Store Layout Strategies

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Whether you're designing traffic flow for a large retail center or a small mom-and-pop operation, store layout is important to customer navigation and ease of access. According to Tenato market research, sales and repeat business goes up when the customer is comfortable in the property and doesn't have to work hard to find specific items.

Maximize Your Space

According to Entrepreneur, all aisles must be wide enough for two customers to navigate simultaneously without bumping into each other. The items on shelves have to be accessible; the exceptions are items that are exceptionally heavy and require assistance, or something easily breakable, expensive or delicate. If you have a clothing store and want to place outfits on wall racks for visual appeal and to use space efficiently, include tall hangar hooks so customers can bring down items for closer inspection.

Grouping and Signage

Similar items from like categories should be in the same area of the store. For example, the dental floss should be near the toothpaste, and hosiery near the shoes. Entrepreneur suggests putting key categories on u-shaped or curved overhead signage per aisle so consumers can easily find what they're looking for. Entrepreneur also recommends putting your expensive brands at eye-level. It can entice customers to buy them right away instead of looking for a less-expensive alternative. On that note, if you've got a clearance aisle, but it near the back of the store.

Promote Sales

The best promotions won't matter if a customer has to search to find them. According to Entrepreneur, any promotions you're doing need to be front-and-center and backed by eye-catching displays. The displays must be in main areas customers have to pass through to maximize product exposure. The best places are near the entry, or a section next to a center aisle. The signs near it need to point out any specials or new arrivals.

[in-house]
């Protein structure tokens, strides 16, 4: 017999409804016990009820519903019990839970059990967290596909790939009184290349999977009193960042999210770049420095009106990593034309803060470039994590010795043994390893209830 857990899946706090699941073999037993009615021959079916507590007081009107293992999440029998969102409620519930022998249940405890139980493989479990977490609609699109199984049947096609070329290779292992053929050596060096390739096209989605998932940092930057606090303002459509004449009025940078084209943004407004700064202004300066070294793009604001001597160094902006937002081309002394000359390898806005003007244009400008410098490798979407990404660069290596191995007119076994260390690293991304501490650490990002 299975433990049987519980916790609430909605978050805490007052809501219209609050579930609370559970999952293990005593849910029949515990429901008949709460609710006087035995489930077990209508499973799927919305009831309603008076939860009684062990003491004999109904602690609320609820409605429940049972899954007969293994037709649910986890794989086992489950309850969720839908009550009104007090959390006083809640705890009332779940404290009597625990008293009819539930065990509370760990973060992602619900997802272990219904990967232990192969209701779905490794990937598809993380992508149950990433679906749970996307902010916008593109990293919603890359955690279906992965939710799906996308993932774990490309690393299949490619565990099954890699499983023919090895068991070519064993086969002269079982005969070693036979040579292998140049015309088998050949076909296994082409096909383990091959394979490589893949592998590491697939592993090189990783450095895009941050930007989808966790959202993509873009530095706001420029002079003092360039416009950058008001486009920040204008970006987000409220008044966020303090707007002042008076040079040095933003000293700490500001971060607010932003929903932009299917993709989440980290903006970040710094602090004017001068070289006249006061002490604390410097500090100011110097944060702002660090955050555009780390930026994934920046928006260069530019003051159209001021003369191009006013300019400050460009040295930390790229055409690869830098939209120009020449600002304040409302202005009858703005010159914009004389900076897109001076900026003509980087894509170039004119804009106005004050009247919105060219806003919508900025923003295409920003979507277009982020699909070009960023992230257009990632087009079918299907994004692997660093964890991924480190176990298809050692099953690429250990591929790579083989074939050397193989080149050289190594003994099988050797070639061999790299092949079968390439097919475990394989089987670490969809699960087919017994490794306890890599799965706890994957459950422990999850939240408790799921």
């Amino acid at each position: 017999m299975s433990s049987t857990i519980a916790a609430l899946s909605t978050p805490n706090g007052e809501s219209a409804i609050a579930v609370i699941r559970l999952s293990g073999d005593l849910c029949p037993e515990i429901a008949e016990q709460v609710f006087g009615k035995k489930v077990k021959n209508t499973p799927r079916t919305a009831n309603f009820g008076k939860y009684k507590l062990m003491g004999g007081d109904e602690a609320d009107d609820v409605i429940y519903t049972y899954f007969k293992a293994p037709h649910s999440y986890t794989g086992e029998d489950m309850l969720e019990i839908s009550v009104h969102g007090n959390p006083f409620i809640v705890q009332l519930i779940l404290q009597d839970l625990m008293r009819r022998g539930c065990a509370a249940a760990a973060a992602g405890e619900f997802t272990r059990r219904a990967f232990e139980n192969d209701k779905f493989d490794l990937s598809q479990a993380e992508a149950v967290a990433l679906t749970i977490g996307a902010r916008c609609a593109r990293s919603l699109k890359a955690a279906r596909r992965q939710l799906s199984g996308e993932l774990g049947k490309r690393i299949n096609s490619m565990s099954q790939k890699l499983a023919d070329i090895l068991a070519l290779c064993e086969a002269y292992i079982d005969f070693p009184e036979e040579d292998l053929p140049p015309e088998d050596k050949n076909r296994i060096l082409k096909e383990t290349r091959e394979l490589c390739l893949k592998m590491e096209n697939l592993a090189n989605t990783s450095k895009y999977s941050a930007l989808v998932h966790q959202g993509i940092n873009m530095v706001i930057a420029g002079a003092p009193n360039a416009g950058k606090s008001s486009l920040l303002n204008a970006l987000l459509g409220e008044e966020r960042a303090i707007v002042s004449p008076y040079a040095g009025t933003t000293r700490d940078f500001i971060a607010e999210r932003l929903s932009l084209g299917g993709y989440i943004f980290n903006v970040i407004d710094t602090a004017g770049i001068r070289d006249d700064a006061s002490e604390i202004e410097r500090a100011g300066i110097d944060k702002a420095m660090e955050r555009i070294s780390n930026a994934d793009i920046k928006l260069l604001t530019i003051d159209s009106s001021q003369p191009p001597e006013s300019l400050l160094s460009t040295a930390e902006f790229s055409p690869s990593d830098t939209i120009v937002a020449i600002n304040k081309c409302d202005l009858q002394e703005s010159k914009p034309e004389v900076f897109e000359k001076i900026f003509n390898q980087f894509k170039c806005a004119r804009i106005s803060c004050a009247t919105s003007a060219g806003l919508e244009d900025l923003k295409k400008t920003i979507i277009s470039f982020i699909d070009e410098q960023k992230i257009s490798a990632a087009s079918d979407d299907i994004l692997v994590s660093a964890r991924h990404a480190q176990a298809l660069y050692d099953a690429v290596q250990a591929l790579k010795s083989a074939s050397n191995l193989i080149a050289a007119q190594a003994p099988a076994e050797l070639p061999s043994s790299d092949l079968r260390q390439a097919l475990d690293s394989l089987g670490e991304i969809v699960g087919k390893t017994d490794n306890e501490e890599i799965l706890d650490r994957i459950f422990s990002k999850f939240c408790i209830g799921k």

Up-Sales and Impulse Buys

Impulse items are those things the customers didn't come to the store to get, but just may pick up if they see them. That means they should always be close to where people are stopping or ready to check out. For example, put a cooler with cold drinks near the checkout in a grocery store. If you've got a clothing boutique, you want the mini-bottles of nail polish and lip gloss by the register. In a hardware store, the load-out areas should have bins for tool belts, key chains, sunglasses, hand cleaners and grab-and-go snacks.

References

About the Author

Lisa McQuerrey has been a business writer since 1987. In 1994, she launched a full-service marketing and communications firm. McQuerrey's work has garnered awards from the U.S. Small Business Administration, the International Association of Business Communicators and the Associated Press. She is also the author of several nonfiction trade publications, and, in 2012, had her first young-adult novel published by Glass Page Books.

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